With no end in sight for Greater Sydney’s stay-at-home orders and Melbourne recently clocking up more than 200 days across six periods of lockdown...
... many Australian workers have started new jobs from home during the COVID-19 pandemic.
It’s an unusual onboarding experience for anyone, but stranger still when you’re the head of people and culture. This was the situation I faced when I joined the Intuit Australia leadership team in April 2020. Having still only met a handful of colleagues face to face, I’ve had to build and nurture these relationships virtually.
But although working remotely has presented business leaders with challenges around maintaining a sense of connection and company culture, there are two sides to every coin. In this case, it has also opened up a new opportunity for dealing with a major problem – finding and retaining talent.
With international borders closed, many companies across industries are struggling to fill roles. This has been a real problem for local technology companies, and major industries like financial services with high demand for tech skills.
Rethink hiring strategies
The situation has caused rapid salary inflation, with the media reporting that software companies and major banks are offering generous packages to attract engineering talent. The ongoing shortage of skills exacerbated by the pandemic is a good motivation to rethink hiring strategies.
This has already proven a valuable strategic shift for our business. Intuit Australia is headquartered in Sydney but has used the current disruption to recruit talent in other locations for some functions. This has seen us hiring people in Adelaide and the Gold Coast who have no intention of relocating.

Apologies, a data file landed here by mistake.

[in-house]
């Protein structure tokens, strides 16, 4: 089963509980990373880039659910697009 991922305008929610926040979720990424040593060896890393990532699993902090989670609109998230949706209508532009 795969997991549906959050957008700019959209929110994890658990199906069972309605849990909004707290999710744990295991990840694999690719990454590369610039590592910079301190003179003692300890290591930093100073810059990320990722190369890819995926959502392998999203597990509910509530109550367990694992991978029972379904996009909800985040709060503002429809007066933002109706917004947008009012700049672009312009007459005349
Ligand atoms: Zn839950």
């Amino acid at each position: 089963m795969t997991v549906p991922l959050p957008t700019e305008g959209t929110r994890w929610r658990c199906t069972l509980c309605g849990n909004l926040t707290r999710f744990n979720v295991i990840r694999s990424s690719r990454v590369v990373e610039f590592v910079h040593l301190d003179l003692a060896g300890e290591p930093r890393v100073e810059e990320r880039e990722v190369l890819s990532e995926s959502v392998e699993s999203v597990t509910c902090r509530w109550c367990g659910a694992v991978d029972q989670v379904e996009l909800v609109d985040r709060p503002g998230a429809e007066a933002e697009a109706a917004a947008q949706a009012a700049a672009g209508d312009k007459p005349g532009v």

With international hiring likely to remain difficult for the foreseeable future, and hybrid working practices to be retained by many businesses when vaccination rates see lockdown restrictions eased, it’s time for employers to accelerate their thinking when it comes to building teams.
One of the most noticeable employment trends during the pandemic has been the relaxation of standard office hours. The nine-to-five routine has slowly been falling out of favour for years now, but the pace has quickened dramatically during the past 18 months.
Lean into flexibility
With people now so accustomed to building their working day around other life commitments, we’re seeing a growing number of people logging on and finishing earlier, or doing a couple of hours in the evening because they took an extended break during the day to do some exercise. Routines are more flexible for most of us and I’ve been spending more time in my garden.
This more fluid working day, and the fact that we’re now so used to collaborating remotely, opens up new talent pools. Will we see more businesses on the eastern seaboard hiring talent in South Australia, for example? Or the sea changers and tree changers who have abandoned city life?
Taking this a step further, is it worth exploring opportunities to hire in alternative locations? We have an emphasis on diversity at Intuit, and part of our strategy is hiring top talent, so there are obvious benefits to hiring anywhere we have a legal entity.
Having empathy for individual situations and offering flexible working arrangements to suit the needs of our employees opens us up to a much wider talent pool, and adding team members who start a couple of hours earlier or finish a couple of hours later, especially in customer-facing roles like sales or support is another plus.
We still have a lot to learn about managing remote teams, and wellbeing has to be the primary consideration, but expanding your talent reach could well be an unexpected benefit that comes out of the pandemic experience.